Great Post! Several years ago, my wife and I bought a 55,000 pound, 46 foot hunk of a motorsailer
. We had never sailed and had never owned a boat before. We had to take sailing classes
to get insurance
. But before we had completed the sailing course (and before we had insurance), we decided through much deliberation and hand wringing to take the boat out for a short cruise. Just us, a calm, well protected lagoon
, and our Jack Russell Terrier, named Bentley. The cruise went fine but the reality of having to dock the boat on our return was never far from our thoughts.
Just as we had never sailed before, we had never docked a boat before. Although we had seen a lot of people do it, read a lot of articles about doing it, been passengers on boats that had done it, and had seen a lot of boats already docked, as we returned to the marina, our fear of actually doing it rose as each fender
was kicked over and each dock line was coiled and recoiled in preparation of the deed.
Lucky for us there was no wind
, no current
, nobody around, and a long, 55 foot floating dock (our slip) waiting there to receive us with open arms or open pilings (however a dock does it). Even though we were terrified, my wife and I had done a pretty good job of convincing each other that everything was going to be all right. Unfortunately, neither one of us convinced Bentley. As we approached the dock, he started running around the deck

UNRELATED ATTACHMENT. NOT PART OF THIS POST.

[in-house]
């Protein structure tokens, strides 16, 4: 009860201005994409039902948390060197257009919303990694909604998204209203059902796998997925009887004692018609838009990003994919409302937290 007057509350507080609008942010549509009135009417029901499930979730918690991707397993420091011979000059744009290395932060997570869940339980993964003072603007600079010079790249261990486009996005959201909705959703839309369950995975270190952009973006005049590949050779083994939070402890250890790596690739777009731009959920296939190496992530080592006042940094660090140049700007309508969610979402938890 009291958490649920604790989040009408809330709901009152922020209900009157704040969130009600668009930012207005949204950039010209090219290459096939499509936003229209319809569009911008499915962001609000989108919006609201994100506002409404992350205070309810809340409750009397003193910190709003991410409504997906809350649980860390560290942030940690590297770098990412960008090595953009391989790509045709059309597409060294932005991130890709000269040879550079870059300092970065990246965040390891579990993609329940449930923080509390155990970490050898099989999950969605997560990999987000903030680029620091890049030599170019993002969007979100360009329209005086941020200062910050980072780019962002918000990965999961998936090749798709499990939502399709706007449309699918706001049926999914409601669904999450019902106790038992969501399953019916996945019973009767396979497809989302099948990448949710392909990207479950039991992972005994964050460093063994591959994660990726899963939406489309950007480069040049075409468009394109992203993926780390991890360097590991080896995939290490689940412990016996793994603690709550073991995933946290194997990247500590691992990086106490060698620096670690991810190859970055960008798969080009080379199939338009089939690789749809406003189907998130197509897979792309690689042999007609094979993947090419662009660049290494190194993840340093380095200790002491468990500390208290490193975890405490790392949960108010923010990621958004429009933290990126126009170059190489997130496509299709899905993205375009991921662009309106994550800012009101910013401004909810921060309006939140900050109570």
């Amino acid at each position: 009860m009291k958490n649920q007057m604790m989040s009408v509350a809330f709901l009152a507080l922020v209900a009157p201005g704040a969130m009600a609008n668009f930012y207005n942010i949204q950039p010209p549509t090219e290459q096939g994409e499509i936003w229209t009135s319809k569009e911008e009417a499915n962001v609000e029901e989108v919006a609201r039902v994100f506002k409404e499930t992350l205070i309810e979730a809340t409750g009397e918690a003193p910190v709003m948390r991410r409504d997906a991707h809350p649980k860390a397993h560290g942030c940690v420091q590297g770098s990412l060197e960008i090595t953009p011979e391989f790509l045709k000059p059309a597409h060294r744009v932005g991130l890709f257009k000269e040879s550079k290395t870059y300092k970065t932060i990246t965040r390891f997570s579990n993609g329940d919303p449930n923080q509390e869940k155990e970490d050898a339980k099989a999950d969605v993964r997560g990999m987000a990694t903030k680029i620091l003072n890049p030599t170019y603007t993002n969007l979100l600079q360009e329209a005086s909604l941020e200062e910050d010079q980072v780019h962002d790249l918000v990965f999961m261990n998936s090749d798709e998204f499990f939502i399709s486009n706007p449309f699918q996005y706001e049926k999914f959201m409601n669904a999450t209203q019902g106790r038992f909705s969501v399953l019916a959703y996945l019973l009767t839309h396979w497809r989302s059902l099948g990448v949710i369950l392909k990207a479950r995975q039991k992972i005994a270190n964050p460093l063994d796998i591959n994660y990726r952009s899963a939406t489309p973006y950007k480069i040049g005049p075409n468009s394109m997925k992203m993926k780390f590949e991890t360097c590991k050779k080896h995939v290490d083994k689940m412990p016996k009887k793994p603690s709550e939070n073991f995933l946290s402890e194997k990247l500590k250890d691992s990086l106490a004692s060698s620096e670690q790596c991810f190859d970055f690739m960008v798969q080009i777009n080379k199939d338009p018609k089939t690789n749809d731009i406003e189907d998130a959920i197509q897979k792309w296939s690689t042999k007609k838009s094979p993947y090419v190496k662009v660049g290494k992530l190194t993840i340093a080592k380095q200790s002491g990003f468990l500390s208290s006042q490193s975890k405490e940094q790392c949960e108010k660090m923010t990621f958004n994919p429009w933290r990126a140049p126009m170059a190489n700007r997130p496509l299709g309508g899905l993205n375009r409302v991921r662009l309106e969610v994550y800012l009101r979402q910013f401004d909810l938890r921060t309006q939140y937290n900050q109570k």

whining and barking in a full panic. Needless to say this did little to help the moral of the rest of the crew because in reality he was the only crew member
on that boat that was being completely honest about the situation. At the last minute, my wife grabbed him up and locked him down below, and then ran forward to assume her docking (or crash) position.
As we cruised towards the dock, my wife kept saying in an ever louder and louder voice: reverse. Reverse. REVERSE! YOU ARE COMING IN TOO FAST! Unfortunately, I had put the boat in reverse long before her first utterances and was pulling back furiously on the controls to no avail. Just then I heard a low pitched howl from down below and through an open hatch
I saw that Bentley had pooped all over the inside steering
As the boat hit the dock, I had many questions:
1. How far will the boat ride up on the dock?
2. Will the keel
3. Are we going to hit the boat on the other side?
4. Can dog poop jam a transmission
The answers to these questions were: 1. Quite a ways really. 2. Thank God for a full keel
. 3. Barely, and 4. No, dog poop will not jam a transmission
but a mechanic
who had just overhauled it and put the parts
in backwards certainly can.
Anyway, to make a long story short, we survived our first disaster with little damage (except to the transmission), completed our sailing class where we finally learned how to dock, and soon after, cruised and lived aboard in the Bahamas
and Carribean for several years. Currently we sail a 46 foot catamaran
with 4 Whippets aboard.
Now, whenever I approach that little sprig of a dock with the wind
howling, the currents swirling, and the crew pooping, I always say to myself: Thank God I'm not trying to land a plane.
The best of luck in your docking adventures!